It's 'Talk Like A Pirate Day' - second only to 'Christmas Day' in the fun stakes as far as we're concerned - so to celebrate, we've rounded up 8 of the most fearsome seadogs to ever to order anyone to walk the plank in literature.
From characters like Captain Hook and Long John Silver who helped shape the idea of what a pirate does and looks like in the minds of the entire world, to the more obscure sea tyrants who exist on the fringes of some of the greatest adventure books written, this is a who's who of fictional pirates.
Which is your favourite? Is there anyone we've missed? Let us know below, me hearties!
Long John Silver - Treasure Island
The one-legged quartermaster from Treasure Island is your quintessential cunning seadog - a man who appears friendly and kind but will ruthlessly cut down even his own crew if they get in his way. Robert Louis Stevenson's classic also feature several real-life pirates, including Blackbeard and Edward England.
Comfortably the most famous pirate in literature, J. M Barrie wrote the stereotype that has inspired countless children and unimaginative adults looking for a fancy dress costume ever since. Peter Pan's hook-handed antagonist, captain of the Jolly Roger, fears nothing but the sight of his own blood and the crocodile that took his hand. In the original play version of the tale, however, Hook was only a bit-part character. IMAGE: PA
Ragnar Danneskjöld - Atlas Shrugged
Comfortably our favourite female pirate, Bêlit is the fearsome but alluring anti-heroine from one of Robert E. Howard's first short stories about Conan the Cimmerian, who becomes the protagonist's lover after sparing him during a massacre.
Dread Pirate Roberts - The Princess Bride
Perhaps the most fearsome and brutal pirate on our list, Dread Pirate Roberts is known across the seven seas as a peerless swordfighter and massacre-happy tyrant. Actually, Roberts is not one character but a persona passed on to each generation's most vicious pirate - something that helps cement his mythical reputation. However the Roberts in William Goldman's 1973 fantasy novel does show some empathy by sparing the life of protagonist Westley.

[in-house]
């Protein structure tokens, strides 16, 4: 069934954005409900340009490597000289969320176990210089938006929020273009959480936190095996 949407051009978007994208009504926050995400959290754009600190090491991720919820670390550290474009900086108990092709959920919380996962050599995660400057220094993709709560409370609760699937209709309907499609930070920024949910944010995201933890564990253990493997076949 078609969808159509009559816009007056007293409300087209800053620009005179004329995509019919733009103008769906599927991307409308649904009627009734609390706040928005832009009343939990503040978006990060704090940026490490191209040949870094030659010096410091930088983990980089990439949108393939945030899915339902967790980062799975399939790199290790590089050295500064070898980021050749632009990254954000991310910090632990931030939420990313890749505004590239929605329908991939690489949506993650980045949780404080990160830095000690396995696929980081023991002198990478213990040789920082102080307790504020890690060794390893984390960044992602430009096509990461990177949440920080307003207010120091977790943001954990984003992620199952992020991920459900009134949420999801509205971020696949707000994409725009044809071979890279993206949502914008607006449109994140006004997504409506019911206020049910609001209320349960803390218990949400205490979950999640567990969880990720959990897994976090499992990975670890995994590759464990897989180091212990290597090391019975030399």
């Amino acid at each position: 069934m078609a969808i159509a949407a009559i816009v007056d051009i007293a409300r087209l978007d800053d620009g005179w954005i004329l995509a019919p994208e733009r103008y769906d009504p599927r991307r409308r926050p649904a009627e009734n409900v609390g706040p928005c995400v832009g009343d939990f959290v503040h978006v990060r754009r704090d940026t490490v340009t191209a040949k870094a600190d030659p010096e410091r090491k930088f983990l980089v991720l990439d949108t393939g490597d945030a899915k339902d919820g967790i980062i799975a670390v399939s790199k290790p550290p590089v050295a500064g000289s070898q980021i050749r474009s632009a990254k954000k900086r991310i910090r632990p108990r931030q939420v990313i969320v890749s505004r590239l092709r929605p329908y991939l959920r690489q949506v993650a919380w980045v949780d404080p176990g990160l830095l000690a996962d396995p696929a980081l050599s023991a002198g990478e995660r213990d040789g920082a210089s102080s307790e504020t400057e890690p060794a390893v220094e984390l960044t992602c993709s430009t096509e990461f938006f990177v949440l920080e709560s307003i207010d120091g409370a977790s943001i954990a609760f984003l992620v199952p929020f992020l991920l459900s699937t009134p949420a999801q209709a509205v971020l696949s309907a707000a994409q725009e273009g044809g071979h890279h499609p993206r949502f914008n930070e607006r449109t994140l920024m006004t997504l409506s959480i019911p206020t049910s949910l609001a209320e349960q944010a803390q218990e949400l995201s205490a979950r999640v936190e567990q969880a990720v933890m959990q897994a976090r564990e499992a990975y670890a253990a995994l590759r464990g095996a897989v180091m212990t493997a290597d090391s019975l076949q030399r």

The Salé Rovers - Robinson Crusoe
Poor old Crusoe's troubles really begin when, having already survived a ship wreck, his second voyage is taken over by Salé pirates and he ends up enslaved by a Moor. Daniel Defoe's 1917 novel is famous for its pirates but features a whole host of nasties, including cannibals and hungry wolves.
William Legrand and Captain Kidd - The Gold-Bug
Edgar Allen Poe's (pictured) 1843 short story followed the adventures of Legrand, a man searching for long-lost treasure buried by the notorious pirate Captain Kidd - a reak-life Scottish sailor who was executed for piracy in 1701. The Gold-Bug was popular among the public but was savaged by critics - a typical experience for Poe, who wasn't truly appreciated as a writer until after his death. IMAGE: PA
Ahab - Moby Dick
Although strictly just captain of a whaling ship, Herman Melville 's Captain Ahab shares many of the traits of the typical pirate. He is also one of the most terrifying, complex and studied characters in American literature. Obsessed with getting his revenge on the giant whale of the book's title, Ahab is a tyrant and monomaniac who dooms his crew in dogged pursuit of his own ends.
Ragnar Danneskjöld - Atlas Shrugged
Ayn Rand's magnum opus from 1957 envisions a America in which creatives goes on strike against taxation and the government. The character of Ragnar Danneskjöld sails the seas reclaiming their income tax - an usual pursuit for a pirate, though it is in the form of gold. Danneskjöld actual appearances in the <em>Atlas Shrugged </em> are relatively brief, but his presence is felt throughout.